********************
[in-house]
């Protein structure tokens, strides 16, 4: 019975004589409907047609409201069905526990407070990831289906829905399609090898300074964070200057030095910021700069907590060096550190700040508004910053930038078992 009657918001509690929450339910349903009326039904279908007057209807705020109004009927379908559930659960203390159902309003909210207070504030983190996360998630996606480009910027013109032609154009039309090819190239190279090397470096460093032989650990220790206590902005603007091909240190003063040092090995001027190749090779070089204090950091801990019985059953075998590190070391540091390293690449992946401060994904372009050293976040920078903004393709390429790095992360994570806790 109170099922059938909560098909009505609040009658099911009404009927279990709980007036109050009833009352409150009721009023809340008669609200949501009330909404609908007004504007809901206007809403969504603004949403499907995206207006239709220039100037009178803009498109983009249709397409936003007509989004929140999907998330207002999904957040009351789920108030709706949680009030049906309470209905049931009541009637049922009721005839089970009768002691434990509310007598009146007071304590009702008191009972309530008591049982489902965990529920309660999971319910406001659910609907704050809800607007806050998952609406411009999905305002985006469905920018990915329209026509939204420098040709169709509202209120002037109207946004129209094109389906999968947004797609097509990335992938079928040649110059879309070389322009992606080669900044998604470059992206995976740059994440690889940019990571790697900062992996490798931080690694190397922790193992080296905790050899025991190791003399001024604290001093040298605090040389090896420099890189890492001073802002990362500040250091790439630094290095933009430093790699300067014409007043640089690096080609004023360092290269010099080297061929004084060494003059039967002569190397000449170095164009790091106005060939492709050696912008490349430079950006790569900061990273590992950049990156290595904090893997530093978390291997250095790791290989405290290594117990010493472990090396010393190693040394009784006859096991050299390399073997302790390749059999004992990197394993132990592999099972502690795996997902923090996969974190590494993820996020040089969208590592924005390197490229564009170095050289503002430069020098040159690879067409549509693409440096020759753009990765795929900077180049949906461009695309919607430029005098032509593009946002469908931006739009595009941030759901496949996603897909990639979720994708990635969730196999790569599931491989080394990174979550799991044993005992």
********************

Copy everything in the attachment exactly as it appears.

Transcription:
[in-house]
């Protein structure tokens, strides 16, 4: 019975004589409907047609409201069905526990407070990831289906829905399609090898300074964070200057030095910021700069907590060096550190700040508004910053930038078992 009657918001509690929450339910349903009326039904279908007057209807705020109004009927379908559930659960203390159902309003909210207070504030983190996360998630996606480009910027013109032609154009039309090819190239190279090397470096460093032989650990220790206590902005603007091909240190003063040092090995001027190749090779070089204090950091801990019985059953075998590190070391540091390293690449992946401060994904372009050293976040920078903004393709390429790095992360994570806790 109170099922059938909560098909009505609040009658099911009404009927279990709980007036109050009833009352409150009721009023809340008669609200949501009330909404609908007004504007809901206007809403969504603004949403499907995206207006239709220039100037009178803009498109983009249709397409936003007509989004929140999907998330207002999904957040009351789920108030709706949680009030049906309470209905049931009541009637049922009721005839089970009768002691434990509310007598009146007071304590009702008191009972309530008591049982489902965990529920309660999971319910406001659910609907704050809800607007806050998952609406411009999905305002985006469905920018990915329209026509939204420098040709169709509202209120002037109207946004129209094109389906999968947004797609097509990335992938079928040649110059879309070389322009992606080669900044998604470059992206995976740059994440690889940019990571790697900062992996490798931080690694190397922790193992080296905790050899025991190791003399001024604290001093040298605090040389090896420099890189890492001073802002990362500040250091790439630094290095933009430093790699300067014409007043640089690096080609004023360092290269010099080297061929004084060494003059039967002569190397000449170095164009790091106005060939492709050696912008490349430079950006790569900061990273590992950049990156290595904090893997530093978390291997250095790791290989405290290594117990010493472990090396010393190693040394009784006859096991050299390399073997302790390749059999004992990197394993132990592999099972502690795996997902923090996969974190590494993820996020040089969208590592924005390197490229564009170095050289503002430069020098040159690879067409549509693409440096020759753009990765795929900077180049949906461009695309919607430029005098032509593009946002469908931006739009595009941030759901496949996603897909990639979720994708990635969730196999790569599931491989080394990174979550799991044993005992």